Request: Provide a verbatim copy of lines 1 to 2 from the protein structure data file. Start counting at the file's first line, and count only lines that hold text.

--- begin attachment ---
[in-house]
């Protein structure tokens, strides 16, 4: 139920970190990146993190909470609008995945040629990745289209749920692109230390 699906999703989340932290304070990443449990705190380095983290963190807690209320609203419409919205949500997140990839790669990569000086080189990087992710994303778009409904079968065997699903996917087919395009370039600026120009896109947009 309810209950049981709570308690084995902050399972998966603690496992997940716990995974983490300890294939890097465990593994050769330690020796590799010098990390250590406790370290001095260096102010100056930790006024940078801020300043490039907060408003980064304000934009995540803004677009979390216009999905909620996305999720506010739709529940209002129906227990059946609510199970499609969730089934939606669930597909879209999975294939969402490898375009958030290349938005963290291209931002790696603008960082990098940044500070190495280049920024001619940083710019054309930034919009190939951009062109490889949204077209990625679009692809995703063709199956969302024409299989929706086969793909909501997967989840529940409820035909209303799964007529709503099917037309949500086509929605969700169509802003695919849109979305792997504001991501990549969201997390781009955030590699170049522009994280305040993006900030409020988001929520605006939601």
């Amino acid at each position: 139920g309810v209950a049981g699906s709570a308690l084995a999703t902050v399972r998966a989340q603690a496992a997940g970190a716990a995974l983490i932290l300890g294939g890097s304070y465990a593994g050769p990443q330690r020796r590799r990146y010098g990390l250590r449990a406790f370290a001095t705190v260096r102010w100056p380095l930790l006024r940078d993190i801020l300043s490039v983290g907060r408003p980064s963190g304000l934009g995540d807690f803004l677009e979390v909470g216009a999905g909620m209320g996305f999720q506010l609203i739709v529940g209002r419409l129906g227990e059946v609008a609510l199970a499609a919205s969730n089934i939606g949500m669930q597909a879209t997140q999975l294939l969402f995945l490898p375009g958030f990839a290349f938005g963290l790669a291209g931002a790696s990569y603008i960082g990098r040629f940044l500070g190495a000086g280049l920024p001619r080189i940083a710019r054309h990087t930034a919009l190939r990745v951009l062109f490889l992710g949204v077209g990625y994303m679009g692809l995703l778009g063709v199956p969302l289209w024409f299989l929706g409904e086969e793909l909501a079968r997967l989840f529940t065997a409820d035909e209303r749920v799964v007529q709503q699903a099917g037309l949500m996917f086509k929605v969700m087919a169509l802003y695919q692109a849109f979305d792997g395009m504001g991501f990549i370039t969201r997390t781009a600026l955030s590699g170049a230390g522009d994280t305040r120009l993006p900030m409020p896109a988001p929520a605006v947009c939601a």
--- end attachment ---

[in-house]
């Protein structure tokens, strides 16, 4: 139920970190990146993190909470609008995945040629990745289209749920692109230390 699906999703989340932290304070990443449990705190380095983290963190807690209320609203419409919205949500997140990839790669990569000086080189990087992710994303778009409904079968065997699903996917087919395009370039600026120009896109947009 309810209950049981709570308690084995902050399972998966603690496992997940716990995974983490300890294939890097465990593994050769330690020796590799010098990390250590406790370290001095260096102010100056930790006024940078801020300043490039907060408003980064304000934009995540803004677009979390216009999905909620996305999720506010739709529940209002129906227990059946609510199970499609969730089934939606669930597909879209999975294939969402490898375009958030290349938005963290291209931002790696603008960082990098940044500070190495280049920024001619940083710019054309930034919009190939951009062109490889949204077209990625679009692809995703063709199956969302024409299989929706086969793909909501997967989840529940409820035909209303799964007529709503099917037309949500086509929605969700169509802003695919849109979305792997504001991501990549969201997390781009955030590699170049522009994280305040993006900030409020988001929520605006939601």